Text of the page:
We know that random effects are estimated as a probability distribution rather than each individual random coefficients. Take the simplest random intercept model as an example:

$biomass_{i,j}$ ~ $treatment_{i,j}$ + $site_{i}$, $site_{i}$~$N(0, \sigma^2)$

My questions are:

1) In this case, how can I interpret the estimated random intercept per site $\widehat{site}_{i} $? Can I give judgement on the differences in $site_{i}$? For instance if $site_{1}=1.2$ and $site_{2}=-0.8$, can I say that site 1 has a higher biomass than site 2? I guess not, because each site is supposed to follow i.i.d. $N(0, \sigma^2)$, and it means if we take another sample, the situation might change into $site_{1}=-0.8$ and $site_{2}=1.2$.

2) If we can not interpret like in 1), what's the best way to intepret $\widehat{site}_{i} $?

3) In R-Inla, the estimated random spatial effect from a GMRF distribution is often used to interpret a (detected) spatial distribution. Why can we do so?



1 Answer 1


Random effects models have an intrinsically Bayesian flavor, especially when you're talking about the "estimates" of the random effects. In particular, you assume that $site_{i} \sim N(0, \sigma^2)$ apriori, but the estimates you obtain for the random effects come from the posterior distribution $[site_i \mid biomass_{ij}, \theta]$, i.e., given the observed data. The estimated random effects are typically the mean or mode of this posterior distribution. Hence, they will not be iid $N(0, \sigma^2)$. In the case of the normal model, they still have a normal distribution, but with different mean and variance.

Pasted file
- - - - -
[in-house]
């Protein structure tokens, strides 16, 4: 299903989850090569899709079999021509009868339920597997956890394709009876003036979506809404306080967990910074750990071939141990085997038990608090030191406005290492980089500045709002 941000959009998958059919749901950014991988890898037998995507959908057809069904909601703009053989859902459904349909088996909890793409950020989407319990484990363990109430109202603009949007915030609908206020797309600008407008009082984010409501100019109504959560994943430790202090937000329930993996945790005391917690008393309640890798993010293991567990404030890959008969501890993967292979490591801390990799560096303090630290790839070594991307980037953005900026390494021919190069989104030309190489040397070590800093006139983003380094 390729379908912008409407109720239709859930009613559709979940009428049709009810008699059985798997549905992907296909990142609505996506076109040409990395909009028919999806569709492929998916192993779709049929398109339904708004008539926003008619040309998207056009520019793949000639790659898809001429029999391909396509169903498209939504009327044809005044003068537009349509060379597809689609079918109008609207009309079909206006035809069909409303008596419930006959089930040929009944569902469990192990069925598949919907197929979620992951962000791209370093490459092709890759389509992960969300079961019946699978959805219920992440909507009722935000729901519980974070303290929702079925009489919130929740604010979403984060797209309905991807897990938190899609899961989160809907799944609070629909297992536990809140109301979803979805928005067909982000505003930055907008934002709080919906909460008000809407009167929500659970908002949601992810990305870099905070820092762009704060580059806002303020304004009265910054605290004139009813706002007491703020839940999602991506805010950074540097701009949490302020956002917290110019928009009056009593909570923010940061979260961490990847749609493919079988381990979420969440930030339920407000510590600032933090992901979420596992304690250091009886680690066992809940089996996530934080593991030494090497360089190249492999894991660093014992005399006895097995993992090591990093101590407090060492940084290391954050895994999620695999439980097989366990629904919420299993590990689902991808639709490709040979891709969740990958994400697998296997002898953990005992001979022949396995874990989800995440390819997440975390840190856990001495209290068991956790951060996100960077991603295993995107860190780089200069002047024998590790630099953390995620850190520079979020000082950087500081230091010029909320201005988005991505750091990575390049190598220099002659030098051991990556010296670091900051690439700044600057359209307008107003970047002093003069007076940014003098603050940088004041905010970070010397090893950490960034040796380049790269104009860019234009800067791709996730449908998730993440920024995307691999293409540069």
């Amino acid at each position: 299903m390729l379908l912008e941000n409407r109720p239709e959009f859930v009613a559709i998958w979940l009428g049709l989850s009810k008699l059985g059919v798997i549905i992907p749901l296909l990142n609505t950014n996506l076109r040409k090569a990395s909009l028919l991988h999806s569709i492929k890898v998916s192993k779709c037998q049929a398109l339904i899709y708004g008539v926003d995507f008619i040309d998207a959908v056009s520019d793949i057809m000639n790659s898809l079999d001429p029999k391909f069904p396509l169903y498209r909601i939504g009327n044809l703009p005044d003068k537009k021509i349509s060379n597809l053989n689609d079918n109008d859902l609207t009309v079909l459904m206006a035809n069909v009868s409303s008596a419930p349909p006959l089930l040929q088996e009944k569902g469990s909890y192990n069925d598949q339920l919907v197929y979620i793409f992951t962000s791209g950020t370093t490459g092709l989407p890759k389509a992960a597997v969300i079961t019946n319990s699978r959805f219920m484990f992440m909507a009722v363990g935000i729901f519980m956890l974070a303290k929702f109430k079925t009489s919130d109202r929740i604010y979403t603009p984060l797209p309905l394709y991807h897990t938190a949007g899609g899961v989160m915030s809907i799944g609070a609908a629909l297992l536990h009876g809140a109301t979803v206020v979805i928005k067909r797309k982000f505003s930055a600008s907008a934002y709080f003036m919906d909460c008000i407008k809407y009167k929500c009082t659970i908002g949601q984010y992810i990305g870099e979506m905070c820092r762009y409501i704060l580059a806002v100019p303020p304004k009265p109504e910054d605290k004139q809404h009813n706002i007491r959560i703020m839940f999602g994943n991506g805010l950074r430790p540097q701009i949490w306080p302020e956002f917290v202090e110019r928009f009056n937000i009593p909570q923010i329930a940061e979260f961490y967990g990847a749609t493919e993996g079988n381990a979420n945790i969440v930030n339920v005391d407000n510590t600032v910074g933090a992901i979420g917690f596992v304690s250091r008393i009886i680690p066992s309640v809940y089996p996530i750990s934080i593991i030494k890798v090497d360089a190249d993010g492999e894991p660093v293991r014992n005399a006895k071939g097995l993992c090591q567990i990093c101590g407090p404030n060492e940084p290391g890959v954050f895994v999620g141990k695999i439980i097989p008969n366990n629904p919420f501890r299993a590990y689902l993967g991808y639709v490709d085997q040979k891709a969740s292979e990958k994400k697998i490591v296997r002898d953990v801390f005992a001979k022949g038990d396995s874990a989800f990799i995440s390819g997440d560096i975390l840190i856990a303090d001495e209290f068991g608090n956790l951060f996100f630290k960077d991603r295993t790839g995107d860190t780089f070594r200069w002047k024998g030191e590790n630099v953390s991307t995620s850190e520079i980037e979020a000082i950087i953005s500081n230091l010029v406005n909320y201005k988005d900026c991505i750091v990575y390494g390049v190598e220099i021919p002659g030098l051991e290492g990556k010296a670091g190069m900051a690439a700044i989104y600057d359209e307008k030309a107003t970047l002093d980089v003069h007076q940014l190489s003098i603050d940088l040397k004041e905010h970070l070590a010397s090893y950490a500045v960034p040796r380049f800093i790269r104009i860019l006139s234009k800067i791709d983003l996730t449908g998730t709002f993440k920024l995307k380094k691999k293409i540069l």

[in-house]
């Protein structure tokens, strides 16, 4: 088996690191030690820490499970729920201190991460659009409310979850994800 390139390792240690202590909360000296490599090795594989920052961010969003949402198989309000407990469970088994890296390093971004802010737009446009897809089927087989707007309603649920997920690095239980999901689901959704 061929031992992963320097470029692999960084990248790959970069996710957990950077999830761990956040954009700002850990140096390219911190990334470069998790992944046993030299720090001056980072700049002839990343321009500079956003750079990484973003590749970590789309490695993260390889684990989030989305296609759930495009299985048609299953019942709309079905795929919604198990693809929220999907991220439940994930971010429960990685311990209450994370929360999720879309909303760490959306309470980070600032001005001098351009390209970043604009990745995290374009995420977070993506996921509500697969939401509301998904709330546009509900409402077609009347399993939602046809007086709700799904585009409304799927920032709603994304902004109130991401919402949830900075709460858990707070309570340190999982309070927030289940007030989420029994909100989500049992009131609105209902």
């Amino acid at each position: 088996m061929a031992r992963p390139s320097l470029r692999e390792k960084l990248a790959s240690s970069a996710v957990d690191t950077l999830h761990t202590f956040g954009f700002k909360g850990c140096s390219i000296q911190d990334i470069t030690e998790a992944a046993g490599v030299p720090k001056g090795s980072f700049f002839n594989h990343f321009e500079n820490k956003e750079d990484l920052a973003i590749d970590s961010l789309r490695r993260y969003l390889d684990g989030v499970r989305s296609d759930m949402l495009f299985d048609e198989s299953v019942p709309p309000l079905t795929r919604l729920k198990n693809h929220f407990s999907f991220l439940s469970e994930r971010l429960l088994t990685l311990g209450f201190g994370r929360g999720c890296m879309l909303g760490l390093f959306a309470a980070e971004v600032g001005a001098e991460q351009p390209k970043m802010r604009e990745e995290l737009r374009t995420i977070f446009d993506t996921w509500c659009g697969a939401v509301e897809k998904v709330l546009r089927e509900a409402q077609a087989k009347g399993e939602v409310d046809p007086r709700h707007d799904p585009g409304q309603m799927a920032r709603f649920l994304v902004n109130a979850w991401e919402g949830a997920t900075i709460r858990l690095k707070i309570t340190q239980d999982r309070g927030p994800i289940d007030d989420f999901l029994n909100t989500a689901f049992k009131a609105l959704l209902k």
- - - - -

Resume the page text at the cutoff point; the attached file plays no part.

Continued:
When you work under maximum likelihood, you replace $\theta$ with $\hat \theta$ the maximum likelihood estimates, and then the estimates of the random effects are called empirical Bayes estimates.

Now, the way to interpret them is along the lines you suggested, i.e., they can give you a ranking of the sites. Note, that the random effects are centered around the corresponding fixed effects, in your case around the intercept. Hence, a site with a positive random effect has average biomass greater than the average biomass overall the sites (= the intercept), and a site with a negative random effect has average biomass lower than the average overall the sites.

  • $\begingroup$ Thanksa lot for the reply. It is intriguing to think about the random effects in Bayesian concept. My questions are 1) yes, we can consider $N(0,\sigma^2)$ as the prior. But how is this different than using site as a fixed effect and give a $N(0,\sigma^2)$ prior to it. 2) We know that the advantage of having random effect is the reduced degree of freedom. If I do have a posterior estimate for each site, how does it help to reduce degree of freedom and why site is called latent variable? $\endgroup$ Aug 29, 2018 at 19:51
  • $\begingroup$ I’d say that the reduced degrees of freedom are achieved via the shrinkage that takes place, and the borrowing of information between sites. Namely, sites that are more extreme and have little observed information are shrunken more towards the overall mean than sites with more information. The resemblance of sites / borrowing of information between sites “reduces” the degrees of freedom. $\endgroup$ Aug 29, 2018 at 21:02

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